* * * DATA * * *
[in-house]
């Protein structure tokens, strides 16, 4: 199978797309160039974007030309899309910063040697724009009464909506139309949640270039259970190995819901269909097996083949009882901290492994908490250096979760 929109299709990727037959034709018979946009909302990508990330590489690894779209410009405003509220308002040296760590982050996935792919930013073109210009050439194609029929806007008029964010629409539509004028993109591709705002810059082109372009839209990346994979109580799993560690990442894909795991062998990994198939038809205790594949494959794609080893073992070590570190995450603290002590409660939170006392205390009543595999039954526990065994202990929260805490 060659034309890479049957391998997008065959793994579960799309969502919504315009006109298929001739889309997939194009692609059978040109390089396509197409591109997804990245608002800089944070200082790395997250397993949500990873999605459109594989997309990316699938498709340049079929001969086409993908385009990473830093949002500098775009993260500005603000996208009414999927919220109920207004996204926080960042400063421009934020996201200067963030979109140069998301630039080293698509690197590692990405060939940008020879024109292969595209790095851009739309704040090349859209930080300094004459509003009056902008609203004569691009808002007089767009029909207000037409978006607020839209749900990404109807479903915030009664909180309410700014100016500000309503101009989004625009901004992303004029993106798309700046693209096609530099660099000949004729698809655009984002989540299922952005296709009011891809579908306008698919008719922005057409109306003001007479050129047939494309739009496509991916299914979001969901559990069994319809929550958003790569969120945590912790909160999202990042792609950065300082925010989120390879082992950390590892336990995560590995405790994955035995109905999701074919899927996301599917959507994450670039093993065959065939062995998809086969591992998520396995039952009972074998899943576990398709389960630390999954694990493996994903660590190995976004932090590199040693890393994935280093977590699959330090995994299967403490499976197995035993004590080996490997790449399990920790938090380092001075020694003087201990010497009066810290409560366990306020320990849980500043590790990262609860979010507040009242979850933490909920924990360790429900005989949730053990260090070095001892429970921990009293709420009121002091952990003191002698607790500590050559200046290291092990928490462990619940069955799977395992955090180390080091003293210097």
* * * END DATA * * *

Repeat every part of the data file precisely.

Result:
[in-house]
């Protein structure tokens, strides 16, 4: 199978797309160039974007030309899309910063040697724009009464909506139309949640270039259970190995819901269909097996083949009882901290492994908490250096979760 929109299709990727037959034709018979946009909302990508990330590489690894779209410009405003509220308002040296760590982050996935792919930013073109210009050439194609029929806007008029964010629409539509004028993109591709705002810059082109372009839209990346994979109580799993560690990442894909795991062998990994198939038809205790594949494959794609080893073992070590570190995450603290002590409660939170006392205390009543595999039954526990065994202990929260805490 060659034309890479049957391998997008065959793994579960799309969502919504315009006109298929001739889309997939194009692609059978040109390089396509197409591109997804990245608002800089944070200082790395997250397993949500990873999605459109594989997309990316699938498709340049079929001969086409993908385009990473830093949002500098775009993260500005603000996208009414999927919220109920207004996204926080960042400063421009934020996201200067963030979109140069998301630039080293698509690197590692990405060939940008020879024109292969595209790095851009739309704040090349859209930080300094004459509003009056902008609203004569691009808002007089767009029909207000037409978006607020839209749900990404109807479903915030009664909180309410700014100016500000309503101009989004625009901004992303004029993106798309700046693209096609530099660099000949004729698809655009984002989540299922952005296709009011891809579908306008698919008719922005057409109306003001007479050129047939494309739009496509991916299914979001969901559990069994319809929550958003790569969120945590912790909160999202990042792609950065300082925010989120390879082992950390590892336990995560590995405790994955035995109905999701074919899927996301599917959507994450670039093993065959065939062995998809086969591992998520396995039952009972074998899943576990398709389960630390999954694990493996994903660590190995976004932090590199040693890393994935280093977590699959330090995994299967403490499976197995035993004590080996490997790449399990920790938090380092001075020694003087201990010497009066810290409560366990306020320990849980500043590790990262609860979010507040009242979850933490909920924990360790429900005989949730053990260090070095001892429970921990009293709420009121002091952990003191002698607790500590050559200046290291092990928490462990619940069955799977395992955090180390080091003293210097």